A bond is a contract to repay borrowed money within a specified term and with fixed-interval interest payments. Build America Bonds (BABs) were created under the American Recovery and Reinvestment Act, signed into law by President Obama in February 2009, with the intention of providing a low cost means of borrowing for state, municipality and county agencies. Build America Bonds are taxable fixed-income securities that help these agencies finance capital expenditures through subsidized borrowing. There are two types of Build America Bonds: Direct Payment and Tax Credit.
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Direct Payment BABs
Direct Payment BABs provide issuers with a federal government subsidy to assist with interest payments owed to bond purchasers. The subsidy is equal to 35% of the interest, substantially reducing the borrower's burden for interest payments. This means that issuers can borrow money (by issuing bonds) at a reduced, government-subsidized cost. (Want to learn more? Don't miss Investing In The Recovery With Build America Bonds.)
Tax Credit BABs
Tax Credit BABs provide tax credits for bond holders equal to 35% of the interest earned each year on the bonds. Tax credits can be carried forward to future years when the credit does not immediately provide a financial benefit. Both Direct Payment and Tax Credit BABs reduce the costs associated with borrowing for states, municipalities and counties.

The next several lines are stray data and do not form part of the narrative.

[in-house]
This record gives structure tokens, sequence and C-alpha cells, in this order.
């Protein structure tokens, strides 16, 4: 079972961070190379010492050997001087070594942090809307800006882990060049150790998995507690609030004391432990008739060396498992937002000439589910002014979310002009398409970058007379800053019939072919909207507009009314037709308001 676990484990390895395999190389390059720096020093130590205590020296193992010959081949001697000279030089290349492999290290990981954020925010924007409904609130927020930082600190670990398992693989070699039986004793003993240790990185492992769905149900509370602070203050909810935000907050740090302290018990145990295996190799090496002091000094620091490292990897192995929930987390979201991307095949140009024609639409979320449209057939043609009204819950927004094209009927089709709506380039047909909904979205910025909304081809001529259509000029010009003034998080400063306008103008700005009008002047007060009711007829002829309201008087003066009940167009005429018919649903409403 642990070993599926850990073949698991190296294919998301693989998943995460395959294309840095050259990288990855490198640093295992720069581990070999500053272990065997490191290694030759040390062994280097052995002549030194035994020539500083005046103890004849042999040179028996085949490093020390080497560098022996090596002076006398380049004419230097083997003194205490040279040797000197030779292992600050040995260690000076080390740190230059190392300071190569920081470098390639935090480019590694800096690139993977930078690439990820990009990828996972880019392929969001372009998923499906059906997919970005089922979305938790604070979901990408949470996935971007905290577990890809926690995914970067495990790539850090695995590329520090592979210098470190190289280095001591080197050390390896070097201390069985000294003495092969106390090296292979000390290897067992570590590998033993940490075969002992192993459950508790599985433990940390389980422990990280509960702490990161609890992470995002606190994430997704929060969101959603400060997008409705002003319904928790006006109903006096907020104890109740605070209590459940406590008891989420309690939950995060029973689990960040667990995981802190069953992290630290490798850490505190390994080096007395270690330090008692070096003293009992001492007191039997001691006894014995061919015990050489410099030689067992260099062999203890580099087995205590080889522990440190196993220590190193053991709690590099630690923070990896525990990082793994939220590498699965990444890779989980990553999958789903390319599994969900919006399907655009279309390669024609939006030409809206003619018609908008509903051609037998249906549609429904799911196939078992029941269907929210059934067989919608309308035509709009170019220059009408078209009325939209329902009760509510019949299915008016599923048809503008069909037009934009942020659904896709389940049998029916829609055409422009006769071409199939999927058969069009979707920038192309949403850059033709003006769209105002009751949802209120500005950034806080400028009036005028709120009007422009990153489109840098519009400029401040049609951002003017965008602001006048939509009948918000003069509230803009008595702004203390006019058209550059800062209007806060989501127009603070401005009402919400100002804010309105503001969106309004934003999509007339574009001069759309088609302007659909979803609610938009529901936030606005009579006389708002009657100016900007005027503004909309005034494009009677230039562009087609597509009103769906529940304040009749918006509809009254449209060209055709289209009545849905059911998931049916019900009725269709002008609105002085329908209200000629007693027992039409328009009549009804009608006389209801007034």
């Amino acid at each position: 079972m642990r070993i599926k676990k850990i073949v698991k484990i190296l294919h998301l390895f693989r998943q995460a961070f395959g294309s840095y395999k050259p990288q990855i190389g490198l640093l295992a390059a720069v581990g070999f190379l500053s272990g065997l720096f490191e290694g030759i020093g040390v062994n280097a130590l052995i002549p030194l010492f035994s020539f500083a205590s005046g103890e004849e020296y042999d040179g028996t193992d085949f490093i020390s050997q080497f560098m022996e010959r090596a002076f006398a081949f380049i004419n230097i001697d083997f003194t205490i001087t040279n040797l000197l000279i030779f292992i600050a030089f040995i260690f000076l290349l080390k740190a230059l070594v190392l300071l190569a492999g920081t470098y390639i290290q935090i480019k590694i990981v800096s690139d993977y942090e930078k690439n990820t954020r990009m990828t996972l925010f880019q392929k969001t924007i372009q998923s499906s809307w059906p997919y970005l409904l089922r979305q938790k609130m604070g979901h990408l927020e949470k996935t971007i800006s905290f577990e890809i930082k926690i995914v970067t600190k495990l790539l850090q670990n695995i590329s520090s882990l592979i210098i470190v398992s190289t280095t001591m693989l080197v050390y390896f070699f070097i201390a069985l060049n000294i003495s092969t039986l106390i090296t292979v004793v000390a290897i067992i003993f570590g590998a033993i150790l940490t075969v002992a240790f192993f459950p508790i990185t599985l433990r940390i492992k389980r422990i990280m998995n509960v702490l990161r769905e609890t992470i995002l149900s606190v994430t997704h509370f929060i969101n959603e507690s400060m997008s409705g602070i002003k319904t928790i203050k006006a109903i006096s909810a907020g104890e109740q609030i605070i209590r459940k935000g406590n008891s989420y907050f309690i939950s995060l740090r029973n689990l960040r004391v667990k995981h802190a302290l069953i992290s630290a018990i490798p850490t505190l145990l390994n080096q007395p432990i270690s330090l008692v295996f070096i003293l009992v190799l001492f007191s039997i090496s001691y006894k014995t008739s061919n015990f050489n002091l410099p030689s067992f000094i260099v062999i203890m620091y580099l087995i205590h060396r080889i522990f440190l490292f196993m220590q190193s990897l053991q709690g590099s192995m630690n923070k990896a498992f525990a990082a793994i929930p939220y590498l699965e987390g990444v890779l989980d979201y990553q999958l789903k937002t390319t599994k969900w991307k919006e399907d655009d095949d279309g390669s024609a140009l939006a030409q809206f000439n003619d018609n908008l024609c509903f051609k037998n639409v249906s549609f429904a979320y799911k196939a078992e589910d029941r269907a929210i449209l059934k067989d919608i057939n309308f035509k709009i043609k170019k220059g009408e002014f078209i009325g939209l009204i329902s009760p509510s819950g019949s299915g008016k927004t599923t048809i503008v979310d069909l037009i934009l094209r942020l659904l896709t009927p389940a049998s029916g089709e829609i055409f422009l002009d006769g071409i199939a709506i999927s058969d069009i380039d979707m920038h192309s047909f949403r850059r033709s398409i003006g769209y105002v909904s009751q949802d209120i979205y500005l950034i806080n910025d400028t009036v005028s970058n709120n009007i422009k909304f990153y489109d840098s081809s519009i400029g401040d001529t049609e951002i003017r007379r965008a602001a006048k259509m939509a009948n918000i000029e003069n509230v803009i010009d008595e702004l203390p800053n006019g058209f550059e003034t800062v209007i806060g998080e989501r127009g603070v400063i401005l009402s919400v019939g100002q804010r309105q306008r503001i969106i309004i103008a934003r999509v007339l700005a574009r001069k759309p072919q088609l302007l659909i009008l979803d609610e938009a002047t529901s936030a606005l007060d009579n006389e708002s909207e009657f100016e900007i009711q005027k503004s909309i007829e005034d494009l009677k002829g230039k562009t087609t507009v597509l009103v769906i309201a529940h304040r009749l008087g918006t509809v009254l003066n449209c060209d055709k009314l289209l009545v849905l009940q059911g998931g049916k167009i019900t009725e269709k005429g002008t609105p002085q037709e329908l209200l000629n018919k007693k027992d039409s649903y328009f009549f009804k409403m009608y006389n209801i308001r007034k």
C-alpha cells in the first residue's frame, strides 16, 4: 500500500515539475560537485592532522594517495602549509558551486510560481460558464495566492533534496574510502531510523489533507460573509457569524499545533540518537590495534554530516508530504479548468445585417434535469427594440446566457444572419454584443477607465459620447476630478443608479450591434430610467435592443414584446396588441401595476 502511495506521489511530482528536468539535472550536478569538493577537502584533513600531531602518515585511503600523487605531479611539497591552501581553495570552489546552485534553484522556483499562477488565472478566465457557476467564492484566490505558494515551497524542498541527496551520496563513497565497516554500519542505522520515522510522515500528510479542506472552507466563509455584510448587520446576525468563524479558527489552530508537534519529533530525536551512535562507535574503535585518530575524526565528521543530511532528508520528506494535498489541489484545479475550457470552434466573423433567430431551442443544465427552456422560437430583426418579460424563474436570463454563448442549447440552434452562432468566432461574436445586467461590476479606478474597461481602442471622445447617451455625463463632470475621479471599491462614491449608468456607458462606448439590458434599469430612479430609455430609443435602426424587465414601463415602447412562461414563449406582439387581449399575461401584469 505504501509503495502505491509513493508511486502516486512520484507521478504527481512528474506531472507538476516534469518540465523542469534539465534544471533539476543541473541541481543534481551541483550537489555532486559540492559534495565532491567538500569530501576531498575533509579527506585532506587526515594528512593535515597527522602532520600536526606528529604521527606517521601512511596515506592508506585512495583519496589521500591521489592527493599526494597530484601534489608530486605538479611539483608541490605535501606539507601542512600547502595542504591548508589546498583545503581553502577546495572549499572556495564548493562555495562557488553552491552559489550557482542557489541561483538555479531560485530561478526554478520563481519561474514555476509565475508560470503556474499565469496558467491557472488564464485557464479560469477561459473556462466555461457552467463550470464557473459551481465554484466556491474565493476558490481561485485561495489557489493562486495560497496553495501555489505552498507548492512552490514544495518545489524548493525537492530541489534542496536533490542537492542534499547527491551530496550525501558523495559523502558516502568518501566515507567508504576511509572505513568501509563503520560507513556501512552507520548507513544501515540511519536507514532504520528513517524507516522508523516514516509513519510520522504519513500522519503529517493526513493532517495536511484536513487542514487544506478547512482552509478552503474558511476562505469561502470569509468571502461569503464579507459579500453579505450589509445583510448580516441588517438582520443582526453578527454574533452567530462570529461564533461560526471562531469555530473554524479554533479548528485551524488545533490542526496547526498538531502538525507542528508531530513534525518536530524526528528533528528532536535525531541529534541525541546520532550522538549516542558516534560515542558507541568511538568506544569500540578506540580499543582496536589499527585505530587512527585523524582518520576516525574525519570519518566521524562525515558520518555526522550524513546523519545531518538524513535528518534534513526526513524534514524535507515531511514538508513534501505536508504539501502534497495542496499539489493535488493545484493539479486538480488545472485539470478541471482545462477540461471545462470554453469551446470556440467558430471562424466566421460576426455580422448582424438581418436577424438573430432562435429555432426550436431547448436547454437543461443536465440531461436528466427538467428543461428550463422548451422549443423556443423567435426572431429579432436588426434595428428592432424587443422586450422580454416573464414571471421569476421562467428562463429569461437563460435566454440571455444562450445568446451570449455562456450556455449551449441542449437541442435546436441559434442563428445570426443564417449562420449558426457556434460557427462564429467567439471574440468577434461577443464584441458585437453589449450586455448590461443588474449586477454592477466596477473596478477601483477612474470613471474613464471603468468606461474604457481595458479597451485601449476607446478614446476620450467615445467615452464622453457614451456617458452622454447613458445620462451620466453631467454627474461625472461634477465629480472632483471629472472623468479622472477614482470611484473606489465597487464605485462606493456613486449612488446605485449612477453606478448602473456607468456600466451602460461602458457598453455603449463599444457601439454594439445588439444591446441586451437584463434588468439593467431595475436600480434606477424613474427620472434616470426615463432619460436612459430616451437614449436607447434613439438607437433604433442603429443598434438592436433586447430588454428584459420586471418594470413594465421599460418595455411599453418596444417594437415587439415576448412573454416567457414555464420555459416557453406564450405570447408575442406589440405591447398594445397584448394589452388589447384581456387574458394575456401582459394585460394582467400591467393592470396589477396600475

The Real Deal: Pros and Cons
Build America Bonds are a relatively new type of debt security with an uncertain future - they may be available perhaps only until the end of 2010. In addition to - and despite - the obvious benefit to state and local agencies in need of money, numerous pros and cons surround these controversial bonds.
- 35% subsidy/tax credit
- Interest rates comparable to corporate bonds - this means the bonds are typically high-yielding
- Allow municipalities to raise money for capital expenditures
- Provide bond-holders with a long-term (30-year) stable source of income
- Create new jobs as capital projects are funded
- $106 billion in Build America Bonds has been issued, constituting approximately 21% of the municipal bond market (as of May 31, 2010).
- Wall Street has been criticized for charging higher-than-average fees and commissions for BABs at the start of the program, thereby increasing borrowing costs.
- The future of the BABs program is uncertain; it may end December 31, 2010.
- Subsidies may not be available to state and local governments owing money to the federal government for such programs as Medicaid.
- Taxpayers foot the bill for the interest subsidies. There is some argument that taxpayers are essentially bailing out those states with the largest debt and BABs deals (such as California and New York).
The Bottom Line
Bonds have long been used to finance government and local projects. Build America Bonds were created to help state and local governments recover following the economic downturn of 2008. Though the BABs market typically involves the big players (such as large insurance companies), individual investors can now trade Build America Bonds ETFs (NYSE:BAB), a trading instrument with increasing popularity. (Discover the advantages of a security that tracks bond index funds but trades like a stock in Bond ETFs: A Viable Alternative.)
The Build America Bonds program, while under scrutiny for being a taxpayer burden and another way for Wall Street to make an extra buck, has been an important tool for state and local governments to finance capital expenditures with a lower-cost borrowing option. In addition, the program has evolved to form a significant portion of the municipal bonds market, providing low-risk investment opportunities for firms and individuals, with higher-than-average returns.
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